That's a problem with the implementation, not a problem with the directory concept. I completely agree that it's difficult to enhance the paradigm on existing platforms. Even if you provide the API's, legacy software and conventions will be a sore point and it's unlikely for a unified paradigm to emerge without compromises. These wouldn't be a problem for a new platform, but that may not be a luxury we have now.

As such, we should be asking ourselves ways we can get there, but not by eliminating organised directories.

"how do you maintain system integrity when uses can just willy nilly change the primary key of a file behind the systems back? Sure, you could use some sort of other metadata and graft it on top and let the system use that instead of the primary key - but that is horribly inefficient..."

I'm confident all the technical problems like indexing multiple criteria are solvable, and actually many file systems already use surrogate keys. In linux for example we have an inode which serves as a primary key. The user doesn't handle these directly of course because of the file naming abstraction. I'm happy to discuss technical designs, if you want to, but it shouldn't be relevant to a user.



"But I am trying to convince you that you don't need directories, not that you can't have them. Hierarchal storage is efficient. It works. There is no need at all to get rid of it."

Is it possible that we have nothing more to argue about? ;)


"What is needed is to make it impossible for inexperienced users to break system defined storage hierarchies, once you do that the number of interface paradigms you can use to present things to users drastically increases"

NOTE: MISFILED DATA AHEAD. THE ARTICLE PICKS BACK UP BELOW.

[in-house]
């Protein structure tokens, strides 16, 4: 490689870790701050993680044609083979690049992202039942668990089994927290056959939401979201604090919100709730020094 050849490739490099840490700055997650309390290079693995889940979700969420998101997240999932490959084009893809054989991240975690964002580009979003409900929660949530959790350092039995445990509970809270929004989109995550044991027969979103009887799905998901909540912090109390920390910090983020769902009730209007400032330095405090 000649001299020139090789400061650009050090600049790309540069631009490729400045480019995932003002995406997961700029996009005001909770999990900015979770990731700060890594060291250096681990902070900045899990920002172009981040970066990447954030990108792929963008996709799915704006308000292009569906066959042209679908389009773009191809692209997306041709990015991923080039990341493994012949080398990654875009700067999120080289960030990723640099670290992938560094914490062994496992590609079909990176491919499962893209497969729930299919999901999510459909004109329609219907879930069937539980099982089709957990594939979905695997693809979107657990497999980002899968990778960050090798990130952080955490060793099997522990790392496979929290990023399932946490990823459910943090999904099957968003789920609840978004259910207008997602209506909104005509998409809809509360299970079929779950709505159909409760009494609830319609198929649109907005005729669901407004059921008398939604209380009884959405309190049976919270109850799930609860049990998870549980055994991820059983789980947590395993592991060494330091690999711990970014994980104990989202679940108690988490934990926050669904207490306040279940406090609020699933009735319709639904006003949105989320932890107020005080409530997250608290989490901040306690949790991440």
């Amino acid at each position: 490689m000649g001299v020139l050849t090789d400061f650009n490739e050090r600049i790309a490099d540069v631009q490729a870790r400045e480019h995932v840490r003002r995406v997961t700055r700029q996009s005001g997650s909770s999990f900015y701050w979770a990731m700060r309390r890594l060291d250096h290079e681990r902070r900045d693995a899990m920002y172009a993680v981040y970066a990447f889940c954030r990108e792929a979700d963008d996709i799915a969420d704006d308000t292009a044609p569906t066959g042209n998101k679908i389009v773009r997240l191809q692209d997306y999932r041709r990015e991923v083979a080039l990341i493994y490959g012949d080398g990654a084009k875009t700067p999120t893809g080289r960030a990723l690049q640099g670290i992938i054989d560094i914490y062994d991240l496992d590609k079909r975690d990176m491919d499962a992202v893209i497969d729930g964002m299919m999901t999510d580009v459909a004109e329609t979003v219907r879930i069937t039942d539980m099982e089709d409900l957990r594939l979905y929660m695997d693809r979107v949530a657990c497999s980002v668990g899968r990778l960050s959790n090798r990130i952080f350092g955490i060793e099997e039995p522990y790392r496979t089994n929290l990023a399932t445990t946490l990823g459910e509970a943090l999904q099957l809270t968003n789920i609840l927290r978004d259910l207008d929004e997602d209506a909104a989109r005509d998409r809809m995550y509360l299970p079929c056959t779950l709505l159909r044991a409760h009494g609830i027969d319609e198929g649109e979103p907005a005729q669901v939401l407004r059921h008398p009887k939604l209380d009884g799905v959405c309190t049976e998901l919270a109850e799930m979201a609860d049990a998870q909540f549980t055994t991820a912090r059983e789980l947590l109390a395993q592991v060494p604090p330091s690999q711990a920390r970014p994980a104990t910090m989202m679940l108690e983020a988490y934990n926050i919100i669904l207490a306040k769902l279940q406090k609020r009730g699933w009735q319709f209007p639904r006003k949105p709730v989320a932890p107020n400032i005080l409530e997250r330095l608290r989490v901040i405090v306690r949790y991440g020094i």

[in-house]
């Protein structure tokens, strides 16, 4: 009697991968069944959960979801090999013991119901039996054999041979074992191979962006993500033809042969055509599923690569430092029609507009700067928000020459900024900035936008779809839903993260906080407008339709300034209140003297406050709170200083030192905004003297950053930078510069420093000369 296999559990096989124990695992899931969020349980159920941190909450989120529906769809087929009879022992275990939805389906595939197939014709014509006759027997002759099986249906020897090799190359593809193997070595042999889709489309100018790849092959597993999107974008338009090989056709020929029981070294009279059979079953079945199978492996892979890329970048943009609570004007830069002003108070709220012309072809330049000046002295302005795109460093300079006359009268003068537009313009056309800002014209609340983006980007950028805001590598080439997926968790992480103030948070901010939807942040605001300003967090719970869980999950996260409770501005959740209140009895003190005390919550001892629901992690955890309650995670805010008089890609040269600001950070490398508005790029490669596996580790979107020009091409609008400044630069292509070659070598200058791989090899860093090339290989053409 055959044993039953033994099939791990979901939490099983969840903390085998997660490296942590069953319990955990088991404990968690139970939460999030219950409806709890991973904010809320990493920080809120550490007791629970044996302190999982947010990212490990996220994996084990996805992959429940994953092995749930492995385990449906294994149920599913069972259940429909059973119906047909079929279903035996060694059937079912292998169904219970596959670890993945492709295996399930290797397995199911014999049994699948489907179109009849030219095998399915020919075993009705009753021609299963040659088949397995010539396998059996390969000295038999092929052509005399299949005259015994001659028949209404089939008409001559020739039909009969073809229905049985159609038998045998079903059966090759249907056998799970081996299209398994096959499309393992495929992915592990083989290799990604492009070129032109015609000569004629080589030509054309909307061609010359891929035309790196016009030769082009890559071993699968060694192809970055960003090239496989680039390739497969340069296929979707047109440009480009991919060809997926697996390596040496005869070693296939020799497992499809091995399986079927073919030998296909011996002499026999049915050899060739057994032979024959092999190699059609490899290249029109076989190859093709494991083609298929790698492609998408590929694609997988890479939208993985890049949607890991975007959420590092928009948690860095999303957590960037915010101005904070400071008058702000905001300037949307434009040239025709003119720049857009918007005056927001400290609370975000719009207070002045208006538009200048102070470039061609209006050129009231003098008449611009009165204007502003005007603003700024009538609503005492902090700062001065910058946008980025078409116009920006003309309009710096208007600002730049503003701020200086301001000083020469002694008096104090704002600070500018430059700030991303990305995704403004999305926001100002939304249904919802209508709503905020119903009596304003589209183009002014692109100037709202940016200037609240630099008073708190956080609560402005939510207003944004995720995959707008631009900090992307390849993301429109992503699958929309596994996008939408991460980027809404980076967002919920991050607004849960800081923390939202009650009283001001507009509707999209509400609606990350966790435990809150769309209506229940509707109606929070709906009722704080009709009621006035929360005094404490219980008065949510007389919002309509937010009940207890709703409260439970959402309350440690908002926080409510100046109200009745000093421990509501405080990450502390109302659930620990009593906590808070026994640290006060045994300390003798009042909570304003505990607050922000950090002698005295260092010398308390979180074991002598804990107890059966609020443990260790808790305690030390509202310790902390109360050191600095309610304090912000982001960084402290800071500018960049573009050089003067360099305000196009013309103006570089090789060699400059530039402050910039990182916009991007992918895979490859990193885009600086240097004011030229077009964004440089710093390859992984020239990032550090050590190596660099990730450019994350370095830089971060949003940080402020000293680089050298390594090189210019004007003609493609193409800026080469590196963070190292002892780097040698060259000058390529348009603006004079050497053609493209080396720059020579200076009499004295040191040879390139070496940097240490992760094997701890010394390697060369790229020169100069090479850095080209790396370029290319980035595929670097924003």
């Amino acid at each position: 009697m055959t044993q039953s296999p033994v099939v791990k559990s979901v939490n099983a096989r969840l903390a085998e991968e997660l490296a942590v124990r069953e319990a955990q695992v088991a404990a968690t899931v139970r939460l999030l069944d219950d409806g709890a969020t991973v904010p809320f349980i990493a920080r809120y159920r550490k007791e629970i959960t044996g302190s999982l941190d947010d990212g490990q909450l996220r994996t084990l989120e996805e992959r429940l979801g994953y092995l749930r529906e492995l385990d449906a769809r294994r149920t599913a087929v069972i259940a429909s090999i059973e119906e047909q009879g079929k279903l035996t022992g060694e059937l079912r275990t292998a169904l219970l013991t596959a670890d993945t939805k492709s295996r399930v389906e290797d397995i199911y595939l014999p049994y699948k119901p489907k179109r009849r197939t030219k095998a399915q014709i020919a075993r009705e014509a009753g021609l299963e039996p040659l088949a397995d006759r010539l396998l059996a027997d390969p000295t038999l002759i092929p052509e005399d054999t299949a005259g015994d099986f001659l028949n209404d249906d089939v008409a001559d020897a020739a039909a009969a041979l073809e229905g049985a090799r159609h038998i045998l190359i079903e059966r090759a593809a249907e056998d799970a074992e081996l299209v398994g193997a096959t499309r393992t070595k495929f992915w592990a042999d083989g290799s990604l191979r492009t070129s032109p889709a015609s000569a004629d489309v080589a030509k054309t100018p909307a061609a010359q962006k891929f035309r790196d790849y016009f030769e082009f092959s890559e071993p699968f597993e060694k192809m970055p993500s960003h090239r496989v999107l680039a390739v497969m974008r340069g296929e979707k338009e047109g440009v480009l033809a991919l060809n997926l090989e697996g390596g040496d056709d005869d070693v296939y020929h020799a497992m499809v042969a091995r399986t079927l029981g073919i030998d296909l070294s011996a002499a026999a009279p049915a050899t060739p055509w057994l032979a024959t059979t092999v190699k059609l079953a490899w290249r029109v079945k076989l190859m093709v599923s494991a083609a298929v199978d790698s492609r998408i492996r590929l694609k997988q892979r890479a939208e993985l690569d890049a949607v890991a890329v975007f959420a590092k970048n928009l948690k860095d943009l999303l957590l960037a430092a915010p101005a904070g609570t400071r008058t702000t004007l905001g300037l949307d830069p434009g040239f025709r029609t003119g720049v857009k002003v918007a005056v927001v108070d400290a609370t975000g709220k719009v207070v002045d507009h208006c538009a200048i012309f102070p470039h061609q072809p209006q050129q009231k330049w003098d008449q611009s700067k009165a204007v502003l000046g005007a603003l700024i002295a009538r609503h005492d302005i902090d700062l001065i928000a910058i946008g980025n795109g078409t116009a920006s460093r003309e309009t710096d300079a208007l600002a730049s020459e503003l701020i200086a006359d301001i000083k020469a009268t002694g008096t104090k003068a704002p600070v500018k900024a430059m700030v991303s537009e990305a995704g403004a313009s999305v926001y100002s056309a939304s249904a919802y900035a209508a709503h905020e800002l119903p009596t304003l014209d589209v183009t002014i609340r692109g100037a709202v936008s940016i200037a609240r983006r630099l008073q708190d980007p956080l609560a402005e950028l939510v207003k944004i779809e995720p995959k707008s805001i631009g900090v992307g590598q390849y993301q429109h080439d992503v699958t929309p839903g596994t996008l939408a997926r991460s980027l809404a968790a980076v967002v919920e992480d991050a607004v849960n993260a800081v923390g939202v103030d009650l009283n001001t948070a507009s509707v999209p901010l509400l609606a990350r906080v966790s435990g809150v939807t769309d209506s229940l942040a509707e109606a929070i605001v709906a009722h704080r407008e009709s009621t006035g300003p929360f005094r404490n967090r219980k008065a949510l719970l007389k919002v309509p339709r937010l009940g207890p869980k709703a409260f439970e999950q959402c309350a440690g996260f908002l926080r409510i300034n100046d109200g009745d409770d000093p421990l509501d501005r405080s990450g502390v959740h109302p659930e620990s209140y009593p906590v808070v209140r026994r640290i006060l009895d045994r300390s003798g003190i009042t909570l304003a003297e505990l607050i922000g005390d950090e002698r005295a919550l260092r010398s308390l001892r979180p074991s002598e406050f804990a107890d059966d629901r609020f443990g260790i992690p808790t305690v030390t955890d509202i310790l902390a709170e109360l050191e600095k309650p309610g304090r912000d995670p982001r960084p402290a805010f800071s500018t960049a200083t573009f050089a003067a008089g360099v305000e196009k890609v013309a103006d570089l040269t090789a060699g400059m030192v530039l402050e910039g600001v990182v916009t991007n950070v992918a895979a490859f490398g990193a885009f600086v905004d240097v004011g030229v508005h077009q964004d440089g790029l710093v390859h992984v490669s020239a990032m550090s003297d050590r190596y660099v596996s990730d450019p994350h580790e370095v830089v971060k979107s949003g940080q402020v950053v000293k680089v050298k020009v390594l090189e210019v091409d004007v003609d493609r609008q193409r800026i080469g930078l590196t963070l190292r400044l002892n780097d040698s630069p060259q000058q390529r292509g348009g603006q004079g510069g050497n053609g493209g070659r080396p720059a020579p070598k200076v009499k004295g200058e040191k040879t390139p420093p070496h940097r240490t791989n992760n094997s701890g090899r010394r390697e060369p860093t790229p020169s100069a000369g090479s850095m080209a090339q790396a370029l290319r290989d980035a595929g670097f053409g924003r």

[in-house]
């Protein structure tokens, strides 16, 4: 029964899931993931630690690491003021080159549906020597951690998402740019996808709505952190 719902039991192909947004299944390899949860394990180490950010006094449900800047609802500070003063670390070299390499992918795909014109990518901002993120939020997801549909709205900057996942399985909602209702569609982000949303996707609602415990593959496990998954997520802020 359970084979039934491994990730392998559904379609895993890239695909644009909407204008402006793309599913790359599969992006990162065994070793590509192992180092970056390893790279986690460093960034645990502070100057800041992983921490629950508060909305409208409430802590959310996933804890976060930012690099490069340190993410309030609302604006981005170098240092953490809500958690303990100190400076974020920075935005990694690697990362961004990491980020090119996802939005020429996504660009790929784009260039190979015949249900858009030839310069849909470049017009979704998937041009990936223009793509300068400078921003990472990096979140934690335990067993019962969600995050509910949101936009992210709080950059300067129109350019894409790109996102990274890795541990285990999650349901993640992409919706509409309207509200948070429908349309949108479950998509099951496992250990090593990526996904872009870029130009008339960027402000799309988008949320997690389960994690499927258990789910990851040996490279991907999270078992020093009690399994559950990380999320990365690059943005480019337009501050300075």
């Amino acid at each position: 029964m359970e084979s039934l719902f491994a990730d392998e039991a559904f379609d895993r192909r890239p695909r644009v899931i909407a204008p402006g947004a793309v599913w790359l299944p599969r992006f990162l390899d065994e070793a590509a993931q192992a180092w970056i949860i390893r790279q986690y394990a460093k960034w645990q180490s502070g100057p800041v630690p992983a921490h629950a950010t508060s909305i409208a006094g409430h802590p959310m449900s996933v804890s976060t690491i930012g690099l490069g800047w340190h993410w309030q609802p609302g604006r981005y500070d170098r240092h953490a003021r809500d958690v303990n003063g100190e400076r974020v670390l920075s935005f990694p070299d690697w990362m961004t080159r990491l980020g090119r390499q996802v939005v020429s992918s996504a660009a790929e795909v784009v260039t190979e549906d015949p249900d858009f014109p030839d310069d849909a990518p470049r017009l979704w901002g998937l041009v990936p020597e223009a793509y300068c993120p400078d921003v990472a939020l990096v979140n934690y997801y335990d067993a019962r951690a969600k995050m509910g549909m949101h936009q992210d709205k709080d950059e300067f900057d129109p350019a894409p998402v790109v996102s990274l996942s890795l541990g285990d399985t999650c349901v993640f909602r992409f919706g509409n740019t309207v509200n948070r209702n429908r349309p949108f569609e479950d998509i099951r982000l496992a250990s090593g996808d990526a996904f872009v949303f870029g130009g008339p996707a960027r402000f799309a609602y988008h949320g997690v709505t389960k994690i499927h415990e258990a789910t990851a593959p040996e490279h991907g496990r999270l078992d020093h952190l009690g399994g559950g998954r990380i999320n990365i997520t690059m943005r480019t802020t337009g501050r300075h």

I don't think the number of paradigms is as important as being usable. But I agree with hiding OS details from the user at least by default. Normal non-admin users should never have to see or deal with system directories, so there's no reason to needlessly distract users with them.

As an example: On android, I find it gnawing that I need to navigate through the root directory full of system directories just to get to the sd card. It's not difficult, but those steps seem unnecessary and ugly to me, especially having to scroll down to find "/mnt/". Each application seems to implement it's own file browser, so there isn't really a clear way for android to fix it now.



"If you graft some form of hierarchial metadata (which can be easily done with simple tags) onto the filesystem to let user organize things for their own purposes, that is perfectly fine. But it shouldn't be the primary key!"

It's how extfs already works. Each directory is in essence an index pointing to inodes, for other meta data you could just add more indexes that work in a similar way. Or you could rebuilt the FS from the ground up, or you could stick the metadata in an SQL database...the implementation shouldn't really matter to the user. If I can navigate my directories and search my metadata, I'm happy.


"You cannot reliably create a system like I am describing if you let users muck with the primary keys...WHERE things should be stored should be left up to the system."

Primary keys can be surrogate keys, it isn't anything that's insurmountable and in fact we can't change the inodes directly in linux. Again, I'm confident we can solve all technical problems.

Reply Parent Score: 2